A Cineaste’s Bookshelf

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REVIEW: The Half Life of Valery K

Regular readers of Natasha Pulley will find this novel to be least like any of her others. While there are some winks to her other universes (a pet octopus, a lighthouse), this may be her most grim. The alternate realities explored by her previous characters exist only in the author's imagination. Here it is a battle of conflicting realities -- the one which is killing people covertly and the one which the government wishes to portray.
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REVIEW: In the Houses of Their Dead

Like most American families in the 1840s and 50s, the Lincolns and the Booths practiced a religion that also embraced aspects of Spiritualism. By using this framework for the biographical history, Alford explores the societal turmoil that allowed Lincoln to become president and John Wilkes Booth to become an assassin. 
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Top Ten Tuesday: Time In Title

This week, the suggested topic is books with units of time in the title. At first this seemed kind of random, but it actually made for a fun list that crosses genres. 
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Books for June

I'm walking across England this month! 84 miles along Hadrian's Wall, plus some wandering around. Aside from a long transAtlantic flight, I don't think I'll be doing too much reading in June, but here are some new and forthcoming books to check out.
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REVIEW: Two-Way Murder

The cast of village characters becomes a network of suspects, amateur detectives, and gossips -- each trying to piece together the events of the evening.
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Top Ten Tuesday: Comfort Reads

Sometimes embarking on a new literary journey is just too much to contemplate. Sometimes, you just need to read a known quantity, a story you love -- something comfortable. Here are some of my favorite comfort reads.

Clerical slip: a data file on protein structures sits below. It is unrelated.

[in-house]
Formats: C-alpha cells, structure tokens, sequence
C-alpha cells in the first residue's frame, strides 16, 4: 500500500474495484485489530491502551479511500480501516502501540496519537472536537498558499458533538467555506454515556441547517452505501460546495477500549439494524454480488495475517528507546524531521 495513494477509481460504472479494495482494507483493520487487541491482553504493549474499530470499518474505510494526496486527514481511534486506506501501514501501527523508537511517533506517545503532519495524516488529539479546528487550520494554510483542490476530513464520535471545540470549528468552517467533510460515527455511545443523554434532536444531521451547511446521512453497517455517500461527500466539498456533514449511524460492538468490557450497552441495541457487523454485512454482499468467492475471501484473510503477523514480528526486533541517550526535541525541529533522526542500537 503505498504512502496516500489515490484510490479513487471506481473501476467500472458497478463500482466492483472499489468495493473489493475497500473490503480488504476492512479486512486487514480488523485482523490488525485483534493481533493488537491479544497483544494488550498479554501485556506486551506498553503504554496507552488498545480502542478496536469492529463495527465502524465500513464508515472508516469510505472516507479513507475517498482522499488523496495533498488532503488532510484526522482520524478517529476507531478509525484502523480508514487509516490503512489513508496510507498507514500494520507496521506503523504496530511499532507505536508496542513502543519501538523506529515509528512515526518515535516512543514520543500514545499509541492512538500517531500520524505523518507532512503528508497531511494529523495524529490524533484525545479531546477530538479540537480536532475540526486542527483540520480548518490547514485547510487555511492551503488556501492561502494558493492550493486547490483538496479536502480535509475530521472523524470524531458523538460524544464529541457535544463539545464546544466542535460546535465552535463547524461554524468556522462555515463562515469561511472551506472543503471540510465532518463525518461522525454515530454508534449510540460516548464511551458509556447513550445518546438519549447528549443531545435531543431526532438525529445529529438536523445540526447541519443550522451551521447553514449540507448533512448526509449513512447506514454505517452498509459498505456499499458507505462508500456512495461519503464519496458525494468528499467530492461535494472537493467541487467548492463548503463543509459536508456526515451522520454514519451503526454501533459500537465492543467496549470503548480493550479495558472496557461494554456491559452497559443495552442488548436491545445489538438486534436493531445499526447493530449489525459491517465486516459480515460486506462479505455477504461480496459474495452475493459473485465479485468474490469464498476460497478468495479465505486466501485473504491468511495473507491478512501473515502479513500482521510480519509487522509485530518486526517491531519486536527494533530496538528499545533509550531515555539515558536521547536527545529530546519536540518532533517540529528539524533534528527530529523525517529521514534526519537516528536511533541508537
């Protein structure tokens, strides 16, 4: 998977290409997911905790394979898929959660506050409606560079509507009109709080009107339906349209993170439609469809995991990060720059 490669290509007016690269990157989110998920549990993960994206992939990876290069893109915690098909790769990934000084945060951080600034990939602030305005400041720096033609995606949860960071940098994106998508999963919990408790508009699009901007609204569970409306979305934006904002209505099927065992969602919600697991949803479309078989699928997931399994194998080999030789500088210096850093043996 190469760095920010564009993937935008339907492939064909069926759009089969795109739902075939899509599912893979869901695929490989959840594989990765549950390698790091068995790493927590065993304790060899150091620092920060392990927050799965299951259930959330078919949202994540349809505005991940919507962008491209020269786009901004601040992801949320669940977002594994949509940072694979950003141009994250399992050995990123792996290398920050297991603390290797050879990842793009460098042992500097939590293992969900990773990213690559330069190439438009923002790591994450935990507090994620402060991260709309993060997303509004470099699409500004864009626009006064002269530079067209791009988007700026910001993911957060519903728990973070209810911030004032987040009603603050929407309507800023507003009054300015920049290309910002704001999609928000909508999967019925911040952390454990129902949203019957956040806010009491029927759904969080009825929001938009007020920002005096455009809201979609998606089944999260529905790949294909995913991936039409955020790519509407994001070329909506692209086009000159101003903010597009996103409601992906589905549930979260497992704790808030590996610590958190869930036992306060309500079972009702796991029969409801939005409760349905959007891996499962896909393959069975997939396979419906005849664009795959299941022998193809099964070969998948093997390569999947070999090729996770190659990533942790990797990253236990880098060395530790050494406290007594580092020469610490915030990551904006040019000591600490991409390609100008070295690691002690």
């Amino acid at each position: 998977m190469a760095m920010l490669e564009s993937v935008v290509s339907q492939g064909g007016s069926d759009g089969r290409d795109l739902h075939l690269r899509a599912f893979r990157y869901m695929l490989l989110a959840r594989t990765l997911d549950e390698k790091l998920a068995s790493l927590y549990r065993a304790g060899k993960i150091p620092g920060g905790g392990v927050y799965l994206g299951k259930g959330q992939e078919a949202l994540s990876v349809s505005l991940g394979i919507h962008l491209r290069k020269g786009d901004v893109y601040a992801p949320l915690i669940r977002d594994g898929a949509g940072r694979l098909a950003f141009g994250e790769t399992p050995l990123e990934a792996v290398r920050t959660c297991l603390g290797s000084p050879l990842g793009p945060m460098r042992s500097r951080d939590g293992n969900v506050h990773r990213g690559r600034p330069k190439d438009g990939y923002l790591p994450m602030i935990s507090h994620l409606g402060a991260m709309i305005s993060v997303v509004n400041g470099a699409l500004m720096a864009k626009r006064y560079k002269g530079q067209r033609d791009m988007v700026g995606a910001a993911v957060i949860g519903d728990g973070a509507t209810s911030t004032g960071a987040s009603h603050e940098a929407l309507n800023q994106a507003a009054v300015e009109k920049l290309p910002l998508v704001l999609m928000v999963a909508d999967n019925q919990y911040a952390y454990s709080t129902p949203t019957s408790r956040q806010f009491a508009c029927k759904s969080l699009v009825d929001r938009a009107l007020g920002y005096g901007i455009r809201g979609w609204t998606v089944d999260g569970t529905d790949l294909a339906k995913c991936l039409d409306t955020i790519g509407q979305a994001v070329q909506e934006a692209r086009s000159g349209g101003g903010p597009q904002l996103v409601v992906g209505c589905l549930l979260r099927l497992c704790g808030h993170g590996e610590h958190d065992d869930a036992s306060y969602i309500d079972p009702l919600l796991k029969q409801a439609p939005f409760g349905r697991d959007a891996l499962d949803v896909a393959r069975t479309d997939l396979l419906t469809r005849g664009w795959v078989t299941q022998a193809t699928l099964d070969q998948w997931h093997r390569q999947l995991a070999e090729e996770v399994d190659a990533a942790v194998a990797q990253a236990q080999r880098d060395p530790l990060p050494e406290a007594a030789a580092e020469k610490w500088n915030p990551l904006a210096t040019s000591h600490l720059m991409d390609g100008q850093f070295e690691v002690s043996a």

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Top Ten Tuesday: Still Not Read

We all do it -- get really excited for a new book, make sure it's preordered or on the library waitlist, count down the days until we can get it in our hands, hug it all the way home, then add it to pile and promptly begin to feel guilty about not reading it immediately.
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REVIEW: The Cat Who Saved Books

Rintaro is a rather shy high school student. He spends his free time working in his secondhand bookstore, which he has inherited after his grandfather died. One evening the bell over the door jingles and in walks a cat.
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Books for April

I know I have been delinquent in my book reviews, but I promise I AM reading. So much reading. In fact, this past week was the most crowded publishing day the industry has seen in a long time. So while I work my way through the literal piles of books to review, here's a few new and upcoming titles to check out this month.
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REVIEW: The Third Pole

Author Mark Synnott was part of a crew hired to investigate the probable route of George Mallory and Sandy Irvine. They were the leads of a 1924 British expedition to summit the peak. The men left base camp for the top of the world and were last spotted about 800 feet from the summit. They were never seen alive again. Experts would argue whether the pair made it to the top before succumbing to the mountain.
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REVIEW: Observations by Gaslight

There are only a handful of authors that I trust implicitly. There are even fewer that I trust working within the world of Sherlock Holmes. Lyndsay Faye is the only writer I can think of who checks both boxes.
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Books for February

“There is always in February some one day, at least, when one smells the yet distant, but surely coming, summer.” — Gertrude Jekyll
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REVIEW: Defenestrate

Nick and his twin Marta (also the narrator) are convinced their family history carries a curse -- their people die from falling. Ever since a Victorian era Czech ancestor pushed a stonemason off of a scaffold, his progeny suffered the consequences.
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REVIEW: The Shadows of Men

Abir Mukherjee has created an amazing set of characters and stories. In this fifth installment of Wyndham and Banerjee mysteries, the pair must unravel a political conspiracy and clear Surendranath's name. 
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REVIEW: Murder's A Swine

Nap Lombard wrote this novel set in Blitz London while they were living it. In fact, they were air-raid wardens themselves -- the simultaneous monotony and chaos of inspired their writing.
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